When you decide to get divorced, it means that much of the estate plan you created with your former spouse no longer applies. Some things may still work -- leaving assets to your children, for instance -- but it is time to take a look at all of the documents and make sure they have been properly updated to reflect the fact that you are now single.
If you are an art collector, odds are that your collection is one of the most valuable things that you own. Not only does it have a lot of sentimental value, but you have invested time and money into it. It could be worth more than your home. You absolutely need to make sure that you work it into your estate plan, along with your other assets.
The unfortunate reality is that Alzheimer's is a serious issue for many elderly people who have to do their estate planning. Even years before they pass away, the disease can really take hold and cause their mental state to deteriorate. This matters for estate planning purposes because a person needs to have the mental capacity to make an estate plan to guarantee it will hold up in court.
Do you think that being cryonically frozen sounds like something out of a science fiction movie? While it does feature prominently in such forms, it is also a very real procedure. You can have your body frozen when you pass away, with the idea that you can then be reincarnated at some later date.
Have you heard of the term "undue influence" in estate planning? It essentially means that a person who is crafting an estate plan does so in a way that benefits another person because of that person's influence on them.
As you do your estate planning, you draft a will that leaves your assets to your heirs. Most of the money gets split up evenly, but you do set aside specific sentimental assets for certain individuals. You know how important it is for them to know exactly what you wanted them to have.
It's understandable that you would want to prevent your heirs from needing to go through probate. Probate proceedings can be expensive and lengthy. They're also public, so anyone can find out information about you and your family.However, with the strategic use of a trust, you can avoid the need for costly and time-consuming probate proceedings. A trust -- for example, a living trust -- offers both confidentiality and the ability to give your assets directly to heirs. You can also structure and plan the way your assets are given -- either over time at specific intervals or immediately upon your death.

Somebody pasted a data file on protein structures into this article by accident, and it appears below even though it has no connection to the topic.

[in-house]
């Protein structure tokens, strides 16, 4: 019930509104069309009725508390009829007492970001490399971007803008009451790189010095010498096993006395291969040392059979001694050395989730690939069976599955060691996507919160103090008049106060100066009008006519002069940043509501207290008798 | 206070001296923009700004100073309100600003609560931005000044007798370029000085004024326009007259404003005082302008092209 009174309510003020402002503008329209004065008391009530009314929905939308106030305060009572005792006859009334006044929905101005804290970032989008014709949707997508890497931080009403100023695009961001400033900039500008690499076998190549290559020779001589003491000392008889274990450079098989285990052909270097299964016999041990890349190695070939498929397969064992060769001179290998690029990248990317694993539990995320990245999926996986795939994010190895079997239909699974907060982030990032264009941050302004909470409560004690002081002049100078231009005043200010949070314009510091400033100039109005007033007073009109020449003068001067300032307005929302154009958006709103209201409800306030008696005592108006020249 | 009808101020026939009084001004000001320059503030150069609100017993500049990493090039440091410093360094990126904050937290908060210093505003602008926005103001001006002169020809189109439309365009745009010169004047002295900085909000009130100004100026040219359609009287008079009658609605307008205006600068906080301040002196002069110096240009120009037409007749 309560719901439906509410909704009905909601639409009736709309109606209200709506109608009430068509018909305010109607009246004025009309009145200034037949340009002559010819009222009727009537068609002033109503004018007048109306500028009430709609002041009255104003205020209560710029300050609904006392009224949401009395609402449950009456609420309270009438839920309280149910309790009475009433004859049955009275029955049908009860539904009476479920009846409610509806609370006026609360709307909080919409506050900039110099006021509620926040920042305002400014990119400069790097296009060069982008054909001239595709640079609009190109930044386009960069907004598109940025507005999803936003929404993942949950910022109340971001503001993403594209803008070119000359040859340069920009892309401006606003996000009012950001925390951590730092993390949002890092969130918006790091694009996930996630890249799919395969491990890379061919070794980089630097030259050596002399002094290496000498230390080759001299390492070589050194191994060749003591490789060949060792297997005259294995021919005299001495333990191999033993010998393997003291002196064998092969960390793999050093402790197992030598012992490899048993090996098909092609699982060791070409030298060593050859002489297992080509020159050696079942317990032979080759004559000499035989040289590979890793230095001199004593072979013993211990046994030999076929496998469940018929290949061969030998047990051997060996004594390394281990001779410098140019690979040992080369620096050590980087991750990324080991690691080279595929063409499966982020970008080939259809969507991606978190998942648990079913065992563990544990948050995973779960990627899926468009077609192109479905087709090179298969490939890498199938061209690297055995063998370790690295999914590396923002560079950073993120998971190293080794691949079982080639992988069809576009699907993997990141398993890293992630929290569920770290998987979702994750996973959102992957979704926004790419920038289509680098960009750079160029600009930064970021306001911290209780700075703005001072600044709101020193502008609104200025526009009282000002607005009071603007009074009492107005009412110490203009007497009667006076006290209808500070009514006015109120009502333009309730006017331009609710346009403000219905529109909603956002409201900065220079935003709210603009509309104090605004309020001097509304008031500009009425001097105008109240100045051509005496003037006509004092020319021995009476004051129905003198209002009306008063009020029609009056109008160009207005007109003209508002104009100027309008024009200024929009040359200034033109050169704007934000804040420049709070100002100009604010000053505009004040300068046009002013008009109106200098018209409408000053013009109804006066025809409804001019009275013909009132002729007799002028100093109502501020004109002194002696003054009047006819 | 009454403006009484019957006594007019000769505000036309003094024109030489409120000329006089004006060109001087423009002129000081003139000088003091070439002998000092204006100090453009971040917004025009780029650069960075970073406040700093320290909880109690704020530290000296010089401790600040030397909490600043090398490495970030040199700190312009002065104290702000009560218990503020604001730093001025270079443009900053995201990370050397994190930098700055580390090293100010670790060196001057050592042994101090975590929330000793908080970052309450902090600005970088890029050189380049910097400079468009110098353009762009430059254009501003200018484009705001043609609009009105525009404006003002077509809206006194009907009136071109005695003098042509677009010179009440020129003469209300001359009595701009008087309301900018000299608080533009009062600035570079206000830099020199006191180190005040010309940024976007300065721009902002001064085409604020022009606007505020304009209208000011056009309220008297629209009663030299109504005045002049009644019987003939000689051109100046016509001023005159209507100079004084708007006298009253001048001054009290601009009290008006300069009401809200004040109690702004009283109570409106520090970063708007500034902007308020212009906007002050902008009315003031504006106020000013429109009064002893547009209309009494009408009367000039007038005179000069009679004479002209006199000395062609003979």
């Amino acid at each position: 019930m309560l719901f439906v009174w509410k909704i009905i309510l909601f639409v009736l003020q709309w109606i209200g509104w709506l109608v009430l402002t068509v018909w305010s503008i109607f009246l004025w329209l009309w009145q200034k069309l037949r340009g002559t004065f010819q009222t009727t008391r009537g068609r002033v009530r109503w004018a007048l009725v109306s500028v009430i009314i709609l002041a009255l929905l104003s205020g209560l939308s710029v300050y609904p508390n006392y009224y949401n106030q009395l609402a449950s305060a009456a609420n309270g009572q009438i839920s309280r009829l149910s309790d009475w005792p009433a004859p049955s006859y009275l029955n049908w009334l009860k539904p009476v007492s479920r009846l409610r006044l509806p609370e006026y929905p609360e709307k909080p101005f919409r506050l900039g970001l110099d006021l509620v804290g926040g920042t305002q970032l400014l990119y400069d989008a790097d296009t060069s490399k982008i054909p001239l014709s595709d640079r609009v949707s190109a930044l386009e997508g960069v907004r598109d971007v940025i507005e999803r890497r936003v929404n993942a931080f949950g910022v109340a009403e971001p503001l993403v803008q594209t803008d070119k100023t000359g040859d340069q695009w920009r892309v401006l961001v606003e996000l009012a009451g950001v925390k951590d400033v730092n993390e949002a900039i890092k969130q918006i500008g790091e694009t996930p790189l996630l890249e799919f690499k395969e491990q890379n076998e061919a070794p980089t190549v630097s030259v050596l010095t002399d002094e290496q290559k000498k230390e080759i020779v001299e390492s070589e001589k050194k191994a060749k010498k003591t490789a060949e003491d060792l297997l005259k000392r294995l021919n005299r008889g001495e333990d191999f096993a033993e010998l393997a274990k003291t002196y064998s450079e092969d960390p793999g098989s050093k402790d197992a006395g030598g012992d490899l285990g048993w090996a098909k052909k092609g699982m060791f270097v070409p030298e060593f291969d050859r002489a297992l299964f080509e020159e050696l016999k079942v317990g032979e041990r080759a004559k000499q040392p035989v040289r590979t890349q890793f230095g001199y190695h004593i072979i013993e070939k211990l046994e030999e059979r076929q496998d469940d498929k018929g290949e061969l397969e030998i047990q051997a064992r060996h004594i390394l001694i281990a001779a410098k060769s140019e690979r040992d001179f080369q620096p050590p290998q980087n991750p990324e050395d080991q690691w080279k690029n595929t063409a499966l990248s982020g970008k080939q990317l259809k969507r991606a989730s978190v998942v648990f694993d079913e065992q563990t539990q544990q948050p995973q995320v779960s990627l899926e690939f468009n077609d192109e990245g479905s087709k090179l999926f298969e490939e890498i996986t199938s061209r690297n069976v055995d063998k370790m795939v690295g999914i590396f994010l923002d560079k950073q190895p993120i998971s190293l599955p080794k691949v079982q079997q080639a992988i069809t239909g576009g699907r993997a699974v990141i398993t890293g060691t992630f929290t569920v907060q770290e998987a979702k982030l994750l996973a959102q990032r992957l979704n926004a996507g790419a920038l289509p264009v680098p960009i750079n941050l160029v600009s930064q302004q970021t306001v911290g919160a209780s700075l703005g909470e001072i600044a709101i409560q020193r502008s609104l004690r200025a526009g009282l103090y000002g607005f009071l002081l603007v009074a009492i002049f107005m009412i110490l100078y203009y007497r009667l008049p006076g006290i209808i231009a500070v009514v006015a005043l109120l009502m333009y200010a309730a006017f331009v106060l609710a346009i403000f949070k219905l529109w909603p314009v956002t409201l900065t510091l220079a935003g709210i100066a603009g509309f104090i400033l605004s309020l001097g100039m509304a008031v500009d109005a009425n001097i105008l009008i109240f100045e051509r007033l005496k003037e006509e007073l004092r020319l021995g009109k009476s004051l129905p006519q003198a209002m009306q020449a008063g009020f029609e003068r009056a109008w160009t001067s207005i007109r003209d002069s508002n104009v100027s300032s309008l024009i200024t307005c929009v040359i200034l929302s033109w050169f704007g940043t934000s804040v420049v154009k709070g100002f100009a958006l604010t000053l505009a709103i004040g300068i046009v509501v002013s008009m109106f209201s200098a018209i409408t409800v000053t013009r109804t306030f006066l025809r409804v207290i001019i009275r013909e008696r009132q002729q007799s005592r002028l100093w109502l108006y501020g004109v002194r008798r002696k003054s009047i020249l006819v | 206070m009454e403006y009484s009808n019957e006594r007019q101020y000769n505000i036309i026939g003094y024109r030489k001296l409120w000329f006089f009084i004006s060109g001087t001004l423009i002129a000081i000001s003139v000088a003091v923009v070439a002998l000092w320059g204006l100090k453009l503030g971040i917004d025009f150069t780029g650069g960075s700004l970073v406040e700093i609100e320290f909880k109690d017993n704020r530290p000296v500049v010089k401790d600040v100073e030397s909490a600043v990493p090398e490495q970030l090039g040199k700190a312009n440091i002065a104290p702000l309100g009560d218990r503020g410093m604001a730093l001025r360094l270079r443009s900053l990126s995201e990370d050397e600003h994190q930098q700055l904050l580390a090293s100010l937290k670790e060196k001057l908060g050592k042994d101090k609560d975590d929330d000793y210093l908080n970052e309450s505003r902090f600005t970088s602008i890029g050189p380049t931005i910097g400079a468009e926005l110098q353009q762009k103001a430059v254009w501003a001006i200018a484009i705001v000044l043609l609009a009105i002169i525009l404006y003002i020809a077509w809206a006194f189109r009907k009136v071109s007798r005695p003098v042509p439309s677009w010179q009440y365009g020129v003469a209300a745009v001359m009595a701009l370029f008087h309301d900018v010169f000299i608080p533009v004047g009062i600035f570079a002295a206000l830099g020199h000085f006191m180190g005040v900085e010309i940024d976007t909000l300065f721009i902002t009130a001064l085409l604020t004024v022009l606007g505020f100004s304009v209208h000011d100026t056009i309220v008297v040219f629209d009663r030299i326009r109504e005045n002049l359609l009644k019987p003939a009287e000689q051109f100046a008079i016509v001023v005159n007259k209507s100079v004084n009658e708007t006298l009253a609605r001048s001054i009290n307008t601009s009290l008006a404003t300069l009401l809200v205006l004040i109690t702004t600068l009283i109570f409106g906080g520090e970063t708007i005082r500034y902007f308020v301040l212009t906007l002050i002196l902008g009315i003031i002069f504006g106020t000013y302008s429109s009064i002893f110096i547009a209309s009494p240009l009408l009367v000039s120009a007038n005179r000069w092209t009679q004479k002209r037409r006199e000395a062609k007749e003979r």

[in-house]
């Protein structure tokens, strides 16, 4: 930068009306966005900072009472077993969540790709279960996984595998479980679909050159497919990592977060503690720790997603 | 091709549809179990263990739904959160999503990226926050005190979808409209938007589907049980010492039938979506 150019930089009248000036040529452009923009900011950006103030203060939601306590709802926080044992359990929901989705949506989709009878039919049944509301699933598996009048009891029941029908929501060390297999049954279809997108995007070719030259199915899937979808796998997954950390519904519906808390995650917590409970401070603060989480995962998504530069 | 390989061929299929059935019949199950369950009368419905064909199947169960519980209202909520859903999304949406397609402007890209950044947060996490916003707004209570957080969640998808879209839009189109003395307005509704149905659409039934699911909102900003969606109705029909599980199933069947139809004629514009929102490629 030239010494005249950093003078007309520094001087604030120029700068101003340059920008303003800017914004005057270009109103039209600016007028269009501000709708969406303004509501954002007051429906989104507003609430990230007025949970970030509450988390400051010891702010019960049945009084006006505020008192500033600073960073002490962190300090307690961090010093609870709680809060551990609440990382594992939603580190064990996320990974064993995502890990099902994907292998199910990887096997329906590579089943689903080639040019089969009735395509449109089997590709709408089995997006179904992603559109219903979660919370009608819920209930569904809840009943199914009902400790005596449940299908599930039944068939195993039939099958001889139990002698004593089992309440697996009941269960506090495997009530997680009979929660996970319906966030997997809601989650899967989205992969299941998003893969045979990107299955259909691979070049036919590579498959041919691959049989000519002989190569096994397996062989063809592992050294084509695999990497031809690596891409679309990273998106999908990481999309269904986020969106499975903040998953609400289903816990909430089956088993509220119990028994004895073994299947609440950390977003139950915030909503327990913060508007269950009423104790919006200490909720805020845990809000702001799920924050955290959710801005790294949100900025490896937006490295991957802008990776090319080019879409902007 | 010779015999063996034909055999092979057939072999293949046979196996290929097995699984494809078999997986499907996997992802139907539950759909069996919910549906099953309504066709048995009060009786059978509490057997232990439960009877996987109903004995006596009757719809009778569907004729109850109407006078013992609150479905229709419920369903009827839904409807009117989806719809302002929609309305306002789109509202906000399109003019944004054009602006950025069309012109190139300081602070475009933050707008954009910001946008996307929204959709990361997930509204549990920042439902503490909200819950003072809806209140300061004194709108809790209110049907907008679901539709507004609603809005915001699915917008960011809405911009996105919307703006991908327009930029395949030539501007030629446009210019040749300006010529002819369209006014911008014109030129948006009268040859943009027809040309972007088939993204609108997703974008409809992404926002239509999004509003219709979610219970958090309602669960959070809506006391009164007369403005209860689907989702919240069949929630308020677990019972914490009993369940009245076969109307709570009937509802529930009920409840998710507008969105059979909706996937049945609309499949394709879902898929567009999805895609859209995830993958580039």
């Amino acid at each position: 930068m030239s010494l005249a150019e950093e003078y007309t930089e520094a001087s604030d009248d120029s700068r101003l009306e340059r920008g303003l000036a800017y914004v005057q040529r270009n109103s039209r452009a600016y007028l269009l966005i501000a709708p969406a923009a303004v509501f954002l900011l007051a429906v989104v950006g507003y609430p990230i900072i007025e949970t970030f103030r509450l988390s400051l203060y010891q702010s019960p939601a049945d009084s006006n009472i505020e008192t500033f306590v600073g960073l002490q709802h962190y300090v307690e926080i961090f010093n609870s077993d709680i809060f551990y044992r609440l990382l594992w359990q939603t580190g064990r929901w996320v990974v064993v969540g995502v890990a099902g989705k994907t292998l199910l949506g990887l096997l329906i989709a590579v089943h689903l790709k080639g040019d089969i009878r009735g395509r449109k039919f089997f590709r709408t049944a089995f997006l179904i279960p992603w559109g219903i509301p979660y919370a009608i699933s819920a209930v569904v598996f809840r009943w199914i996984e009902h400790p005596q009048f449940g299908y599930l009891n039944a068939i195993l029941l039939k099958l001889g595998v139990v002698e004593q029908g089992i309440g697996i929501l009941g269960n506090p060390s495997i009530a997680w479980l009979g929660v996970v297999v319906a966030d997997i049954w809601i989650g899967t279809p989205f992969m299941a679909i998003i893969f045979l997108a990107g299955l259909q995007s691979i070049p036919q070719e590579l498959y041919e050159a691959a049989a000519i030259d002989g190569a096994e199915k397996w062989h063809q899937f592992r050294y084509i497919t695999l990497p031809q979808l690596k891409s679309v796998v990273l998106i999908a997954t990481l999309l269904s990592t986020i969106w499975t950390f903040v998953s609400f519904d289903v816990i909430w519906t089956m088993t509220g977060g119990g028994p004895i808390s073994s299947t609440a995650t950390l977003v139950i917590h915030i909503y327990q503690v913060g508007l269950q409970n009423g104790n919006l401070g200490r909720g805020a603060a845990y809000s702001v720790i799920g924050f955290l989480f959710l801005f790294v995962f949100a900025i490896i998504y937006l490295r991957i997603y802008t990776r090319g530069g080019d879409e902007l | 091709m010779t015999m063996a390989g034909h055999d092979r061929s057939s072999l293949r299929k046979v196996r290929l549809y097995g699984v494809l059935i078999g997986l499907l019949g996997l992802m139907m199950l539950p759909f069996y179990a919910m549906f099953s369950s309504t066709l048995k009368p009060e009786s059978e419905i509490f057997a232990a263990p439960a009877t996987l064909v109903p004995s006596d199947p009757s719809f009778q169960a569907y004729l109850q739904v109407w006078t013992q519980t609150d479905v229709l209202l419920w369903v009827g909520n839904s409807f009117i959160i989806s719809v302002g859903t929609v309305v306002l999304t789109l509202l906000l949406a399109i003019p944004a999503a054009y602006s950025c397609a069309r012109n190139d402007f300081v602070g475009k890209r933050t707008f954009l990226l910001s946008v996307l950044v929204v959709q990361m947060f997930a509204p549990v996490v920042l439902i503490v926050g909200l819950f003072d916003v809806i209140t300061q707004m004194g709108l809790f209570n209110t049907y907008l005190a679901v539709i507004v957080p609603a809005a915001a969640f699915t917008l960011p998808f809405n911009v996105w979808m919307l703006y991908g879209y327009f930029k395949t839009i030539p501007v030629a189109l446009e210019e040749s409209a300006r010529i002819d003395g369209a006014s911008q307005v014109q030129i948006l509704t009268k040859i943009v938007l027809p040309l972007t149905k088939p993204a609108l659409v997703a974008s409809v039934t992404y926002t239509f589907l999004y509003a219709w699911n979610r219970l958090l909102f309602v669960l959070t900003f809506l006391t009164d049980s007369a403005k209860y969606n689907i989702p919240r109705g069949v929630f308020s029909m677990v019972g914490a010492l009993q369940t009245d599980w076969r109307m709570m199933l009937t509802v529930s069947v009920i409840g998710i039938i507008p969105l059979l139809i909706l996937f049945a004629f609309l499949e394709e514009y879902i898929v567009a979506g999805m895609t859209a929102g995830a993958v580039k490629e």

A revocable trust is an important estate planning tool. These trusts are set up while the trust maker, a.k.a., the grantor, is still alive. After formalizing the trust within a legal document, the grantor will transfer assets to the ownership of the trust and becomes the initial "trustee" who administers and manages the trust.
California pet lovers who want to create a responsible plan for their animals may want to consider the creation of a pet trust. This can be an excellent way to ensure that your animal is cared for long after you're gone, or in the event that you become medically incapacitated and are no longer able to tend to your pet's needs without assistance.
In today's social climate, it much more common for couples to live together for long stretches of time before deciding whether to marry. Some choose to remain together and unmarried indefinitely. While this may not cause too many complications while both parties are still living, if one party dies or becomes incapacitated, then the other party may not receive any of their possessions from their estate. Typically, when a legally single person dies, their property passes on to direct relatives, depending on the intestacy laws that their state of residence uses.